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Alcelaphus caama

Alcelaphus caama (*)

Superregnum: Eukaryota
Regnum: Animalia
Subregnum: Eumetazoa
Cladus: Bilateria
Cladus: Nephrozoa
Superphylum: Deuterostomia
Phylum: Chordata
Cladus: Craniata
Subphylum: Vertebrata
Infraphylum: Gnathostomata
Superclassis: Tetrapoda
Cladus: Reptiliomorpha
Cladus: Amniota
Cladus: Synapsida
Cladus: Eupelycosauria
Cladus: Sphenacodontia
Cladus: Sphenacodontoidea
Cladus: Theriodontia
Subordo: Cynodontia
Cladus: Mammaliaformes
Classis: Mammalia
Subclassis: Trechnotheria
Infraclassis: Zatheria
Supercohort: Theria
Cohort: Eutheria
Cohort: Placentalia
Cladus: Boreoeutheria
Superordo: Laurasiatheria
Ordo: Artiodactyla
Subordo: Ruminantia

Familia: Bovidae
Subfamilia: Alcelaphinae
Genus: Alcelaphus
Species: Alcelaphus caama

Alcelaphus caama É. Geoffroy Saint-Hilaire, 1803

Alcelaphus buselaphus caama (É. Geoffroy Saint-Hilaire, 1803)


Geoffroy Saint-Hilaire, É. 1803: Catalogue des mammifères du Muséum National d’Histoire Naturelle (confirmed by the Commission as available for nomenclatural purposes). Op. 2005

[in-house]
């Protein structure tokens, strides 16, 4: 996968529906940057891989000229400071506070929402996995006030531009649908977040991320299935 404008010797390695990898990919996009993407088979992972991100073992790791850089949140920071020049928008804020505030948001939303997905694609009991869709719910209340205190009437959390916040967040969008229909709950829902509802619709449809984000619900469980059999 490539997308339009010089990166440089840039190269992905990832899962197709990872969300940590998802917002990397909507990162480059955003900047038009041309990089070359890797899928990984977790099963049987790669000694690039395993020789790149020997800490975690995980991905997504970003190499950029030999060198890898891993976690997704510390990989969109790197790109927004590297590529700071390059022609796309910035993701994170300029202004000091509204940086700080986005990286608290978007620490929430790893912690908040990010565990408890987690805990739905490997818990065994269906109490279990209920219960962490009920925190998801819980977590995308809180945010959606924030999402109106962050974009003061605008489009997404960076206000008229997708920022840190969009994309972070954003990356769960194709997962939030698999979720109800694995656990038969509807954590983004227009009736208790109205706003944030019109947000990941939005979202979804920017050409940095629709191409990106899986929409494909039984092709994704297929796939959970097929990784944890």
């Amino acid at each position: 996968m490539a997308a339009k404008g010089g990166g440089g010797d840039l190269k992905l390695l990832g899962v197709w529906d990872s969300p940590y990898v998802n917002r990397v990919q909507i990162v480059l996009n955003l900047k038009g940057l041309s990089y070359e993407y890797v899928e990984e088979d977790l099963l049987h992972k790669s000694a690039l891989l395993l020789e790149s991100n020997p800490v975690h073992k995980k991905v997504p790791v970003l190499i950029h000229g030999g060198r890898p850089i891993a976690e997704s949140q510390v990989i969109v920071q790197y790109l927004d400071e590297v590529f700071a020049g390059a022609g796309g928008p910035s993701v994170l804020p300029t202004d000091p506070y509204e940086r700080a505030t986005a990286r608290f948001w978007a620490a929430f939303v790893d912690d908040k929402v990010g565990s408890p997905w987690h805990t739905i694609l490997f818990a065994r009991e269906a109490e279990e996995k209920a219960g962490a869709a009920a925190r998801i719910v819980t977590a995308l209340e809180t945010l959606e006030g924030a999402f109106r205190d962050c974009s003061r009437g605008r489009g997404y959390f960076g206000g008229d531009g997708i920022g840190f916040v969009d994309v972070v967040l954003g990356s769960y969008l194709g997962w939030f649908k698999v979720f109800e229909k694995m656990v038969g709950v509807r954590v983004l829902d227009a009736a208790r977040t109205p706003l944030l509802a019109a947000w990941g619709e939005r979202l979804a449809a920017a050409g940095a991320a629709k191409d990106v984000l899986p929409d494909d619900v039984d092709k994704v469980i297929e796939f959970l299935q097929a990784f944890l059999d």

Alcelaphus caama in Mammal Species of the World.
Wilson, Don E. & Reeder, DeeAnn M. (Editors) 2005. Mammal Species of the World – A Taxonomic and Geographic Reference. Third edition. ISBN 0-8018-8221-4.
IUCN: Alcelaphus buselaphus caama (É. Geoffroy Saint-Hilaire, 1803) (Least Concern)
Wilson, D.E. & Reeder, D.M. (eds.) 2005. Mammal Species of the World: a taxonomic and geographic reference. 3rd edition. The Johns Hopkins University Press: Baltimore. 2 volumes. 2142 pp. ISBN 978-0-8018-8221-0. Reference page.

Vernacular names
беларуская: Чырвоны бубал
English: Red Hartebeest
español: Alcélafo caama
magyar: Káma tehénantilop
polski: Kama

The red hartebeest (Alcelaphus buselaphus caama) or Cape hartebeest is a subspecies of the hartebeest found in Southern Africa. More than 130,000 individuals live in the wild. The red hartebeest is closely related to the tsessebe and the topi.